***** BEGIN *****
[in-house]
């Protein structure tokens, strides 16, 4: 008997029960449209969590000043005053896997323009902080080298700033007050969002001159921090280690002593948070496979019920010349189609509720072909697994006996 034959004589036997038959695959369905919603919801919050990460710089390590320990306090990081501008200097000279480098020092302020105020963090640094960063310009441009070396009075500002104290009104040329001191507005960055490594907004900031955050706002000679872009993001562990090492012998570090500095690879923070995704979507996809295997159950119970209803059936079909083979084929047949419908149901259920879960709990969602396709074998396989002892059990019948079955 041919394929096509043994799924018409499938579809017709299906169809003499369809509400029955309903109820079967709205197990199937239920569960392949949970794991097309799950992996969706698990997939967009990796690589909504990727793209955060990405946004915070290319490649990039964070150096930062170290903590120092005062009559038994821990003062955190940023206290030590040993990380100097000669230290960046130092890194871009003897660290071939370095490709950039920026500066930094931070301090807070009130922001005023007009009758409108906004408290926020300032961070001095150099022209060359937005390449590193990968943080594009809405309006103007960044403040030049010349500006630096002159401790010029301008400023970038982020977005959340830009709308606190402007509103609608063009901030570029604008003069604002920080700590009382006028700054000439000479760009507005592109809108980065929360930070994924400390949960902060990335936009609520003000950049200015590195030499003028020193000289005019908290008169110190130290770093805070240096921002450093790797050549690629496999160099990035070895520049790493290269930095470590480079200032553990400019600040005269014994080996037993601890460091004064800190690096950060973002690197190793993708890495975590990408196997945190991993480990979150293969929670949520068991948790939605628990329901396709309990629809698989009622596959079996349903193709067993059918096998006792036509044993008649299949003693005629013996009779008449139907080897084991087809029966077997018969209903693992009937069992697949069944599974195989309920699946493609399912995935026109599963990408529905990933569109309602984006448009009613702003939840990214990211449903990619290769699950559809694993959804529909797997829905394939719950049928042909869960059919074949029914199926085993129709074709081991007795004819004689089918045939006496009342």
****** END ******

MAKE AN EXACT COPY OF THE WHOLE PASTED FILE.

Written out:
[in-house]
């Protein structure tokens, strides 16, 4: 008997029960449209969590000043005053896997323009902080080298700033007050969002001159921090280690002593948070496979019920010349189609509720072909697994006996 034959004589036997038959695959369905919603919801919050990460710089390590320990306090990081501008200097000279480098020092302020105020963090640094960063310009441009070396009075500002104290009104040329001191507005960055490594907004900031955050706002000679872009993001562990090492012998570090500095690879923070995704979507996809295997159950119970209803059936079909083979084929047949419908149901259920879960709990969602396709074998396989002892059990019948079955 041919394929096509043994799924018409499938579809017709299906169809003499369809509400029955309903109820079967709205197990199937239920569960392949949970794991097309799950992996969706698990997939967009990796690589909504990727793209955060990405946004915070290319490649990039964070150096930062170290903590120092005062009559038994821990003062955190940023206290030590040993990380100097000669230290960046130092890194871009003897660290071939370095490709950039920026500066930094931070301090807070009130922001005023007009009758409108906004408290926020300032961070001095150099022209060359937005390449590193990968943080594009809405309006103007960044403040030049010349500006630096002159401790010029301008400023970038982020977005959340830009709308606190402007509103609608063009901030570029604008003069604002920080700590009382006028700054000439000479760009507005592109809108980065929360930070994924400390949960902060990335936009609520003000950049200015590195030499003028020193000289005019908290008169110190130290770093805070240096921002450093790797050549690629496999160099990035070895520049790493290269930095470590480079200032553990400019600040005269014994080996037993601890460091004064800190690096950060973002690197190793993708890495975590990408196997945190991993480990979150293969929670949520068991948790939605628990329901396709309990629809698989009622596959079996349903193709067993059918096998006792036509044993008649299949003693005629013996009779008449139907080897084991087809029966077997018969209903693992009937069992697949069944599974195989309920699946493609399912995935026109599963990408529905990933569109309602984006448009009613702003939840990214990211449903990619290769699950559809694993959804529909797997829905394939719950049928042909869960059919074949029914199926085993129709074709081991007795004819004689089918045939006496009342």